A historical interpretation, therefore, bears only an oblique relation to the subjectivity of its author. The text is a kind of extended metaphor of the historian’s psychological, educational, and professional formation, as well as of his or her intervention in the discursive practices that result in the creation of historical meaning. If the significance of a historical text is not fully accessible to the subjectivity responsible for its composition, and if it is impossible for the historian to discern the past because access is mediated by historically determined and psychologically-inflected paradigms that frame that encounter, then it seems possible to conclude that there is no obvious relation between a historical text and the subjectivity that created it. Nevertheless, the lack of a one-to-one correspondence between the discursive practices that shaped the historian and the texts he or she produces does not mean that an appreciation of the processes that constitute subjectivity as well as the production of texts is irrelevant. It is vital that the historian maintain a high degree of self-reflexivity about his or her intervention in the genre of historical interpretation so that some awareness of the social and cultural implications of this activity inform the pursuit of disciplinary and paradigmatic “objectivity.”
Given the complexity of the operation outlined above, it may seem contradictory to reintroduce a reference to my own role in inserting the essays that constitute my book into contemporary debates about the nature of art history as a discipline. Some of the essays constitute a plea for greater theoretical and methodological diversity in the discipline’s interpretive procedures and thus plainly belong to an earlier moment in its history. Others seek to articulate the ways in which the discursive practices that constitute the discipline’s historiography manifest the attitudes that characterize their cultural location, as well as the way in which particular historians have either reiterated those ideologies or called them into question in the process of constructing their own interventions. My purpose in theorizing the role of identity and subjectivity in the production of historical narratives is to denaturalize disciplinary traditions that seek to maintain the idea that the historical voice is at best always a disembodied voice.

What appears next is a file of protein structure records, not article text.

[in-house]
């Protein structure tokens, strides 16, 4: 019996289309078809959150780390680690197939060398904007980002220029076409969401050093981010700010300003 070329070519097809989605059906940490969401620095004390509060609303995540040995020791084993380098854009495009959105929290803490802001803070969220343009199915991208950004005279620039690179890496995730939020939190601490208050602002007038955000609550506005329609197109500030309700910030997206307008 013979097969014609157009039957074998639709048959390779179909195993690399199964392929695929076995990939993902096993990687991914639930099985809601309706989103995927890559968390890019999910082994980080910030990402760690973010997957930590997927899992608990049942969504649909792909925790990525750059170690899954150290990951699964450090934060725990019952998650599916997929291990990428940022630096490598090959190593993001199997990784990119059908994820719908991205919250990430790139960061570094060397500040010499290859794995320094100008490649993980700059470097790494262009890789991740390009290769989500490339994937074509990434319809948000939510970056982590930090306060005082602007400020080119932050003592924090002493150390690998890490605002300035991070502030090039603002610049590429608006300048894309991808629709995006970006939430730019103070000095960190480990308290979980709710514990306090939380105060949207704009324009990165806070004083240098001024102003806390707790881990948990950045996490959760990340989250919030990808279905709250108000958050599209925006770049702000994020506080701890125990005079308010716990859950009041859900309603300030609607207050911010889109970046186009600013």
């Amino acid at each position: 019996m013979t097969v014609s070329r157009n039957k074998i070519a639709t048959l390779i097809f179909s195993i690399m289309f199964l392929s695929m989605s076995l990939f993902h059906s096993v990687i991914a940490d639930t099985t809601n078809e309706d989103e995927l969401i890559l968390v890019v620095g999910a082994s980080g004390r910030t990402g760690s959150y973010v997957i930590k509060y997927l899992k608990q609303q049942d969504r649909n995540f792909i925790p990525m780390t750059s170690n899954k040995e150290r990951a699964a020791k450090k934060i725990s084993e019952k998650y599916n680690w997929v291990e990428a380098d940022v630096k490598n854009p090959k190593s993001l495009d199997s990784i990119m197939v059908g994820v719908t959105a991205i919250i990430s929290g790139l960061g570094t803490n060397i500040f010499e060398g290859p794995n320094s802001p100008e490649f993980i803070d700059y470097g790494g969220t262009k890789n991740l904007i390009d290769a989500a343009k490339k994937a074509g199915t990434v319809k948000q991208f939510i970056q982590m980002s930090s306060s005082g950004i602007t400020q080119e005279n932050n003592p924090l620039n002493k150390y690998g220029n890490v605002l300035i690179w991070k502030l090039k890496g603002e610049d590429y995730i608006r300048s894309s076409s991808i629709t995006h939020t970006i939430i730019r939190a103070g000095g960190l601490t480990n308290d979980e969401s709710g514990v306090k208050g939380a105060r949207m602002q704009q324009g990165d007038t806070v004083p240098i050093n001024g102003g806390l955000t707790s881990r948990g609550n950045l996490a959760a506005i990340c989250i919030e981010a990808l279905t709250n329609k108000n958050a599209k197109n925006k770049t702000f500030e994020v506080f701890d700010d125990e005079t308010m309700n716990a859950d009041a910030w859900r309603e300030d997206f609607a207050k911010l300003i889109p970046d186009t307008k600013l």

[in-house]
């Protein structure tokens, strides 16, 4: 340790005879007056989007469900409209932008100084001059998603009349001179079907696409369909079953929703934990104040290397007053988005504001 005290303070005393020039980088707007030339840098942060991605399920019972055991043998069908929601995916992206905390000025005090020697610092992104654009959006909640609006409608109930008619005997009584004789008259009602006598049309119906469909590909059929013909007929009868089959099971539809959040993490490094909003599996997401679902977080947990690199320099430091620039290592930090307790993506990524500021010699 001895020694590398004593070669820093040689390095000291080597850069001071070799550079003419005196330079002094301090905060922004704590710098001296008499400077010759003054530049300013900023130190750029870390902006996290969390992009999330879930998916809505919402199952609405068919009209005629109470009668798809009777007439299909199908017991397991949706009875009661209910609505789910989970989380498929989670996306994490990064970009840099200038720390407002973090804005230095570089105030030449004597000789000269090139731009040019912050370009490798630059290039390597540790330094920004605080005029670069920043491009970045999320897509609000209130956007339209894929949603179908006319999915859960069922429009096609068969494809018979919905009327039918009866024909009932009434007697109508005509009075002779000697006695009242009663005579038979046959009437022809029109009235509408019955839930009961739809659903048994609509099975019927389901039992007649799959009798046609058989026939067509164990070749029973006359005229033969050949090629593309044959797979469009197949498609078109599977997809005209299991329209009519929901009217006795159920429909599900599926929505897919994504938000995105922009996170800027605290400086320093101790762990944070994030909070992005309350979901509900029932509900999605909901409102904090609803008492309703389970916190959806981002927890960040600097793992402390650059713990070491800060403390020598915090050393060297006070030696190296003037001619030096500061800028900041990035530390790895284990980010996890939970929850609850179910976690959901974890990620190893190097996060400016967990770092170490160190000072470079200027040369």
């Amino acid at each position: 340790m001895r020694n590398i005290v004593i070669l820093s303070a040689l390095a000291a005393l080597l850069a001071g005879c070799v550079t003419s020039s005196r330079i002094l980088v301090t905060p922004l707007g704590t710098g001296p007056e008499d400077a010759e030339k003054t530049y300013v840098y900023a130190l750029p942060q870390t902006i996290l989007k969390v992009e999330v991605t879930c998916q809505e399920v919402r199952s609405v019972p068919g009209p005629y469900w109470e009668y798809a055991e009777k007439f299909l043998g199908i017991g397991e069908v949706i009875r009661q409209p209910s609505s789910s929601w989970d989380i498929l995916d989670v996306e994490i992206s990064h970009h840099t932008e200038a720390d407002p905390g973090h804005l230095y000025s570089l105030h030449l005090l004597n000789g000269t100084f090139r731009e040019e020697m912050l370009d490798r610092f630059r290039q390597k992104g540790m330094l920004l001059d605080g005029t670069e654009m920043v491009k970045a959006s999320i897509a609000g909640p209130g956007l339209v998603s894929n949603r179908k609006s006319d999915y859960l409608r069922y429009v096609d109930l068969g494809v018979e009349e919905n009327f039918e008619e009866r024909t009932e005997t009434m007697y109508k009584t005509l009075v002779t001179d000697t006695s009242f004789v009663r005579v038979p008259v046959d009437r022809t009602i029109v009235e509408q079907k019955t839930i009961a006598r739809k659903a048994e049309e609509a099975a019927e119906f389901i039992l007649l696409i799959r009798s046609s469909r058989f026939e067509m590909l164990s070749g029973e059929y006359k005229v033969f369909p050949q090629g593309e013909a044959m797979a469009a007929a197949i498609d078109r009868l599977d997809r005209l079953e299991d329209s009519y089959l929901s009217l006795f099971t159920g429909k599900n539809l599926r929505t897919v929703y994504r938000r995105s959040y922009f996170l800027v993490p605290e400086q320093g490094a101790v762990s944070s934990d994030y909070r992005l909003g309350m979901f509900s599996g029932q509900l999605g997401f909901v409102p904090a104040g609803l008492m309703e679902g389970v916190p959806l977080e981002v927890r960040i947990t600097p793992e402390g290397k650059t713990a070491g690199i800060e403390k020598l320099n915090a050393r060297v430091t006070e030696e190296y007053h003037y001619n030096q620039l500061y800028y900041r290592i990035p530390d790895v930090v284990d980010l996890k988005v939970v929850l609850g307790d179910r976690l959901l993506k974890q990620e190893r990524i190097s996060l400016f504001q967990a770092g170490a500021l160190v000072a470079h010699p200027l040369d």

In calling attention to my own investment in these meta-historical narratives, I am fully aware of the debate that swirls around the role of autobiography in scholarly writing.15 The introduction of the personal into a discursive practice such as historical writing can often constitute a form of essentialism, a way to posit a direct connection between an author and his or her text. In this scenario, the introduction of the personal serves to ground the narrative in the author’s experience, in such a way as to make the intimate bond between subjectivity and memory serve as an unassailable foundation for the views being presented. On this view, for example, only African-Americans can represent the views of African-Americans, and only women can articulate feminist agendas.
The concept of experience, that allegedly unmediated foundation on which claims to situated knowledge are sometimes based, has been usefully theorized by Joan Scott. Arguing that there is nothing transparent or immediate about appeals to biography, she suggests that those events we consider crucial to our definition of subjectivity are always decided in retrospect. Indeed, the Freudian concept of Nachträglichkeit suggests that what our memories call experience is subject to a continual process of change, as those memories are recalled in the ever-changing circumstances of the present.16 The quotidian flow of events makes no distinction between those experiences we deem formative and those we do not; indeed the process of transforming an event into an experience suggests the thought process involved in that metamorphosis. In addition, some of the most important events that have affected us, those of a traumatic nature, cannot be recalled in their original form, but only through the filter of constructed memories: